High levels of concern in the UK over immigration expressed by public opinion through polling have been taken as a cue by political leaders, sections of the media and those opposing immigration to favour a tougher approach to immigration policy. The strong sentiment that migration must be reduced has been interpreted by the current government as a ‘mandate’ for their policy of reducing net-immigration.
Recent studies have attempted to look more closely at the question of public attitudes to immigration, yielding a much more nuanced picture. Rob Ford’s recent report, Parochial and Cosmopolitan Britain is a welcome addition to our knowledge of attitudes on migration. It highlights differences in attitudes according to the socio-economic profile of respondents published that hint to some optimism but also alerts to challenges about public opinion on immigration in the future.
We already know that opinion on immigration is not monolithic once you start asking about different types of migrants. Last year’s report by the Migration Observatory’s on understanding public opinion found that, when given the chance to differentiate between different types of migrants and routes where they would like to see reductions in levels of immigration, people tend to state a preference for reduction in low skilled workers, extended family and asylum seekers and much less appetite for reductions in students and high skilled workers. The paradox is that the government has strong policy levers for the latter but limited options on family, asylum seekers and low-skilled European workers so they are forced to make the largest cuts amongst those groups that public opinion actually do not see as a problem.
Rob Ford’s analysis is innovative in looking into the differences in attitudes between different population groups. His data, from the Transatlantic Trends annual survey on attitudes to migration across Europe and in North America, confirms that larger proportions of respondents in the UK have negative views on immigration than in most other countries. However, he also found that British respondents were also more divided in their views along generational and socio-economic lines. Young respondents, those that are better educated and financially well-off and the children of migrants tend to have more positive views than those who are older, less educated and poorer.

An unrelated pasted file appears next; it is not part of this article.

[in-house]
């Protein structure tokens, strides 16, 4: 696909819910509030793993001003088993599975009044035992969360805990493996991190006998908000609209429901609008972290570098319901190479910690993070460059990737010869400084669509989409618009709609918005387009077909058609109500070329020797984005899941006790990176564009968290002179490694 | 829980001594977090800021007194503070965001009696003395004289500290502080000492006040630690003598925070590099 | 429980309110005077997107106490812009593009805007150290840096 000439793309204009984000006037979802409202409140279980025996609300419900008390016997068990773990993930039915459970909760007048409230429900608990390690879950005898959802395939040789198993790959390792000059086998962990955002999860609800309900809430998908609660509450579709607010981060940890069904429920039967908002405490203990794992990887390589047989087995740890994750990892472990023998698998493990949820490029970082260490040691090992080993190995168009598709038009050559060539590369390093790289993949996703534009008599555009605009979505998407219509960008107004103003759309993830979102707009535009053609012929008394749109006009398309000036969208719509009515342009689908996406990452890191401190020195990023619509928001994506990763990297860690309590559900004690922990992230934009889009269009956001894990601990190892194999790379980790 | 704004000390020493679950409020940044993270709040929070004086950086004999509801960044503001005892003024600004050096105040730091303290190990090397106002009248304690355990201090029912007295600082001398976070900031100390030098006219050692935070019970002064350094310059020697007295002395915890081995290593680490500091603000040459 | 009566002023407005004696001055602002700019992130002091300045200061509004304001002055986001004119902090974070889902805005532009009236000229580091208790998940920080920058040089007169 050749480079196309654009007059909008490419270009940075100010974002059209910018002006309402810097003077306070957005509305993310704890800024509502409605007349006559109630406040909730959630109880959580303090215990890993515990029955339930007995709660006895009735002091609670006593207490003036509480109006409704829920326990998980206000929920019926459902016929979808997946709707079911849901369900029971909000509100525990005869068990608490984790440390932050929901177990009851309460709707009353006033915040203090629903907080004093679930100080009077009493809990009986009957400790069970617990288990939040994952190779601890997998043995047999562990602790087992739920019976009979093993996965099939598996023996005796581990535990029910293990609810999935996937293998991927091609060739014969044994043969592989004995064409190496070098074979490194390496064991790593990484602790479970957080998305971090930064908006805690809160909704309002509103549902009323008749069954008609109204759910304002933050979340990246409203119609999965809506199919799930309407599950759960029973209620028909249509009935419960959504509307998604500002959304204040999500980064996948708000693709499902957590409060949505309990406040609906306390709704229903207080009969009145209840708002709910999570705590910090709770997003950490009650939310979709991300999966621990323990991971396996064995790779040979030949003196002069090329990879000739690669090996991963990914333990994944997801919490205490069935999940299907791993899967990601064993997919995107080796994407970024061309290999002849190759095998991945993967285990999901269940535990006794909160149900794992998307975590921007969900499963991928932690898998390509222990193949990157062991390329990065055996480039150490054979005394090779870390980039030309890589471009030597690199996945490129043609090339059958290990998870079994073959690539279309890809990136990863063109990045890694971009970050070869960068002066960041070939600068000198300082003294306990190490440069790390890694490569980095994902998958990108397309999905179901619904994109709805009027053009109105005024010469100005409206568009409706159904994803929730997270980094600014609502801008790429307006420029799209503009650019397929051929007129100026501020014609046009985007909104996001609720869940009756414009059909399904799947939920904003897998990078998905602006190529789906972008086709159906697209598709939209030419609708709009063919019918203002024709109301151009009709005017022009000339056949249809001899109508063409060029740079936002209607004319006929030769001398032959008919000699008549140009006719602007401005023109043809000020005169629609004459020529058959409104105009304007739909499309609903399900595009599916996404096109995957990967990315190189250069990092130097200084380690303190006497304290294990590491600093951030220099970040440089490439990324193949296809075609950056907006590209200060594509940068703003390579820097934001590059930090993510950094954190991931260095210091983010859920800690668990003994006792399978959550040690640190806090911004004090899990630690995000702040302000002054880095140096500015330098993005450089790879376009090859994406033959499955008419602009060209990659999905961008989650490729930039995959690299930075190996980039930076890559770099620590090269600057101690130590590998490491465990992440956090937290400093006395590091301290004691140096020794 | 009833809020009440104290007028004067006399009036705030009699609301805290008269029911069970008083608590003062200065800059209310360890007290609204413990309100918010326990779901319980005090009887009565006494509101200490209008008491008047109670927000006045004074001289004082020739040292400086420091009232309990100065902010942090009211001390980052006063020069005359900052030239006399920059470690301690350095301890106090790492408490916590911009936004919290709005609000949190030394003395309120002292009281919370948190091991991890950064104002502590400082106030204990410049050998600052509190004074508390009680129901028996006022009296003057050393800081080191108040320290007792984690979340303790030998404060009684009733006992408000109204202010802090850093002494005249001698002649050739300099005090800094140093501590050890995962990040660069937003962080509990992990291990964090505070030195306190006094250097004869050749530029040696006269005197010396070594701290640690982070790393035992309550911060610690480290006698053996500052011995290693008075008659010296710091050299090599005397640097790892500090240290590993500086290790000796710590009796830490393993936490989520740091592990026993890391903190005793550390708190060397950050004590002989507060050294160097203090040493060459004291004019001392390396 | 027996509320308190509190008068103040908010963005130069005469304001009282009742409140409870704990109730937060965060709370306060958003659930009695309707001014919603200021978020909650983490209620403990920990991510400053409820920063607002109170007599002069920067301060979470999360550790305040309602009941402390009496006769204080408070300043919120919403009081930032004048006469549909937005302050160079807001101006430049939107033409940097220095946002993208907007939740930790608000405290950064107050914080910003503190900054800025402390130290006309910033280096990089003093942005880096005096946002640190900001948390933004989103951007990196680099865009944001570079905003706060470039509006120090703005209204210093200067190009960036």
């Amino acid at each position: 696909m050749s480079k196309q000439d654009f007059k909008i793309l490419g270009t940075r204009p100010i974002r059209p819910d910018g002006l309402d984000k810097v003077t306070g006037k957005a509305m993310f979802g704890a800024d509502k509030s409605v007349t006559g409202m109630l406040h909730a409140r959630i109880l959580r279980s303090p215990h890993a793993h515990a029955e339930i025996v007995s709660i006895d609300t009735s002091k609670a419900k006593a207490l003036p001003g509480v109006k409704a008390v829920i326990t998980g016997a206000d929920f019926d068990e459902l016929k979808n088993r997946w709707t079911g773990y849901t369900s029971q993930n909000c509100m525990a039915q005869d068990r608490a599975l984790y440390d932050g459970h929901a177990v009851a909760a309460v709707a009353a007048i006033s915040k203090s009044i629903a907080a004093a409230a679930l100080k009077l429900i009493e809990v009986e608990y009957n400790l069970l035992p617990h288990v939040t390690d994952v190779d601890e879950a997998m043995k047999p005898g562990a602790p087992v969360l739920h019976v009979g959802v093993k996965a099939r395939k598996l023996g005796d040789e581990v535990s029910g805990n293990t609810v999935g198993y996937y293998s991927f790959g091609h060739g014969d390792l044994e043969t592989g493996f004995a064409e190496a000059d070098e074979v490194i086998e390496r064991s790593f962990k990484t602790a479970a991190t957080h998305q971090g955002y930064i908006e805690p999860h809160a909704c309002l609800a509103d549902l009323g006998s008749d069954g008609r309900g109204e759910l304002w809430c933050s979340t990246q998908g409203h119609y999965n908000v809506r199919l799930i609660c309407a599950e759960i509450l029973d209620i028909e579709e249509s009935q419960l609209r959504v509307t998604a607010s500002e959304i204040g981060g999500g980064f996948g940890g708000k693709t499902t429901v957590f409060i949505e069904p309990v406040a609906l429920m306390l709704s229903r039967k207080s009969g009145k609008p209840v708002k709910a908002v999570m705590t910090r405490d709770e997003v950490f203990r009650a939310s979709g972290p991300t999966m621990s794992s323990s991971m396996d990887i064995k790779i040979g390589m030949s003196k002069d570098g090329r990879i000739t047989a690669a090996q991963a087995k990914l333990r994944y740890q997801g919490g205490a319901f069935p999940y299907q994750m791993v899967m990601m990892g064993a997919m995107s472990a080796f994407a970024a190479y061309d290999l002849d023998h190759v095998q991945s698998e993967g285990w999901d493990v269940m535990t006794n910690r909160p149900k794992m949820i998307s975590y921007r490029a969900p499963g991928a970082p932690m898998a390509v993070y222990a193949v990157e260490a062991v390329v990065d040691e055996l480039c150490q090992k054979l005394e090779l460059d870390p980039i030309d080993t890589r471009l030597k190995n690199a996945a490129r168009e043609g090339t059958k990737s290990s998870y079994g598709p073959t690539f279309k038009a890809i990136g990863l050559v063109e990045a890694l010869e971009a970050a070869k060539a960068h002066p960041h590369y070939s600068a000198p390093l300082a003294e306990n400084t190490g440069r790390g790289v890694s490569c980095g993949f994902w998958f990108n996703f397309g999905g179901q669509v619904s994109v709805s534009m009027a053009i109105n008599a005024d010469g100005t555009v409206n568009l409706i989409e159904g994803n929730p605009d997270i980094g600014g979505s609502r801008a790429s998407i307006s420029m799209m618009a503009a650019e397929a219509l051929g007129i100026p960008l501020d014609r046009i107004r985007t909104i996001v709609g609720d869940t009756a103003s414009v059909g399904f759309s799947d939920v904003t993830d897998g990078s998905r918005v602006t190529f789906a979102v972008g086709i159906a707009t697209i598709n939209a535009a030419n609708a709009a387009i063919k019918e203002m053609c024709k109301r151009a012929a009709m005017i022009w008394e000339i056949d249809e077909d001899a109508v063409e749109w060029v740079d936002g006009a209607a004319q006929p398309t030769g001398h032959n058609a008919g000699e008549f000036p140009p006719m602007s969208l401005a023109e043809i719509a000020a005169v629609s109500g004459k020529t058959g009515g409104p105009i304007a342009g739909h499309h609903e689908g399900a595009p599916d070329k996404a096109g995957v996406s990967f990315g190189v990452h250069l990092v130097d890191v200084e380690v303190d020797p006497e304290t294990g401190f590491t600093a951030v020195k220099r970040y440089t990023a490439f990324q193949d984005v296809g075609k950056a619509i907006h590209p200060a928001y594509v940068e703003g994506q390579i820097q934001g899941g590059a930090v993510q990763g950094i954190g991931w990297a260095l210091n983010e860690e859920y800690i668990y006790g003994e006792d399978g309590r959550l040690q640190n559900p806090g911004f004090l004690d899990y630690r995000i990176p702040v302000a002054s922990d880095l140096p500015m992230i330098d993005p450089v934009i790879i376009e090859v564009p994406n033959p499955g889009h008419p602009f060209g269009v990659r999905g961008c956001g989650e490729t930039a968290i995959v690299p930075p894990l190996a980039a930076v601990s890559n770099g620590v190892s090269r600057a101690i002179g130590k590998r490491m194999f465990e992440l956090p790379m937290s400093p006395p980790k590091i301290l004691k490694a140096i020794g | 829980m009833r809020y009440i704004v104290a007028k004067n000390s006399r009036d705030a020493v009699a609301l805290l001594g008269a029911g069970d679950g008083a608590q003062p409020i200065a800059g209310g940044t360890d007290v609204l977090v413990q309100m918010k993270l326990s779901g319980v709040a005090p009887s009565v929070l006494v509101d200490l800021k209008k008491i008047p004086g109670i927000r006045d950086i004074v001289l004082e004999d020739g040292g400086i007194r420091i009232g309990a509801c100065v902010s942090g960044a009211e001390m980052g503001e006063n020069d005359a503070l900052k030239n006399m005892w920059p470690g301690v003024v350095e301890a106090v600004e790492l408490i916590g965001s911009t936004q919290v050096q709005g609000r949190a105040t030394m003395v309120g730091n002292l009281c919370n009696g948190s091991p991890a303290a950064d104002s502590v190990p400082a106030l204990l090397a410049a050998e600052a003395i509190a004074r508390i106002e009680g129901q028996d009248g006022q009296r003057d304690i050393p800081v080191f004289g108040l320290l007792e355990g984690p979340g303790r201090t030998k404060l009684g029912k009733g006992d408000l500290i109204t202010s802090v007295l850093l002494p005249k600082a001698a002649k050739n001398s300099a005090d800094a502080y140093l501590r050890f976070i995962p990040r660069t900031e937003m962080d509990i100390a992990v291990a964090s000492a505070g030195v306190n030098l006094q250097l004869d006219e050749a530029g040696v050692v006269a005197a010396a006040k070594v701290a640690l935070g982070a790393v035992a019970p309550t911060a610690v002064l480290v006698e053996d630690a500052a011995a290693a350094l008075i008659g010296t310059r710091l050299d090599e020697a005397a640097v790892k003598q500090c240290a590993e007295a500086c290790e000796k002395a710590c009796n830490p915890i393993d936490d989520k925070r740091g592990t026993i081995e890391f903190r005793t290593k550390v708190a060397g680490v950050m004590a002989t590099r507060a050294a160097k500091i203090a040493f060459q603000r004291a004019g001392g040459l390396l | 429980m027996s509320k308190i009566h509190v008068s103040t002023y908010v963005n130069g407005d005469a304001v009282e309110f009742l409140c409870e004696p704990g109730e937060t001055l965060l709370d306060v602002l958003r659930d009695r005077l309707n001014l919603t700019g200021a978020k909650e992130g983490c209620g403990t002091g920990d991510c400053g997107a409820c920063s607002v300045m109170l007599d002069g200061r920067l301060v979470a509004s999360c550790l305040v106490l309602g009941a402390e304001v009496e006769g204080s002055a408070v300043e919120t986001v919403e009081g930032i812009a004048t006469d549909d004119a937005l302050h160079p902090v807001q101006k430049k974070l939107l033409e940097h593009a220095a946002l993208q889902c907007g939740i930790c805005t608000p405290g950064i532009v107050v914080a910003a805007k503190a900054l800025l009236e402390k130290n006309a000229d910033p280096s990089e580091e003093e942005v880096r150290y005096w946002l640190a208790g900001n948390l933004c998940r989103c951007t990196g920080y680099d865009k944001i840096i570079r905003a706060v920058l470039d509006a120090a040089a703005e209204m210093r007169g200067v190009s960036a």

These factors often overlap, giving rise to distinct groups with varying attitudes to immigration:
‘The cumulative effects of these overlapping differences lead to a strong social polarization in immigration attitudes. At one pole are “parochial pensioners” who grew up in an immobile, mono-ethnic society where university education was a preserve of the elite, and contact with someone from another country was a rarity. At the other pole are the “cosmopolitan young”: highly educated, economically secure, and used to effortless travel across borders and regular mixing with people of different ethnic and racial backgrounds.’
Ford suggests that in the future, as the young, cosmopolitan and educated replaces the older generation, tough policies towards immigration could alienate them as voters opening up a political space for more positive approaches on the part of political parties. On the other hand, older voters are much more likely to vote and political parties will be wary of losing their vote on this issue in the short term.
These conclusions could be tempered in two ways. The first, with regards to the older generation, is that more work needs to be done to find creative ways to reach older people who often find the changes brought about by migration more challenging. There are already examples of projects that try to bring this generation closer to new migrants to develop more personal relations with the newcomers and get a better understanding of who they are and why they are here. One example is the failte-isteach initiative in Ireland where older volunteers teach English to new migrants. This type of initiative builds on the fact that the elderly are often involved in community activities in their areas to bring them in contact with newcomers who can also benefit from their support.
The second issue is related to inequality. Britain is amongst the most unequal countries in the West and inequality seems to be increasing. Education and economic well-being, two factors identified by Ford, are important in this increase. Inequality is a big issue for migrants generally: they are often over-represented amongst those in low paid jobs and with poor housing and health outcomes. But Ford’s findings add another layer of concern about inequality to those direct effects: that higher inequality could bring harsher views on immigration amongst those who are at on the lower rungs. Perhaps it’s not the top concern when thinking about inequality but it is a further issue to think ahead, whether its permanence and growth mean an even more polarised debate on immigration rather than a convergence of views and attitudes.
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This piece was reprinted by Migrant Tales with permission.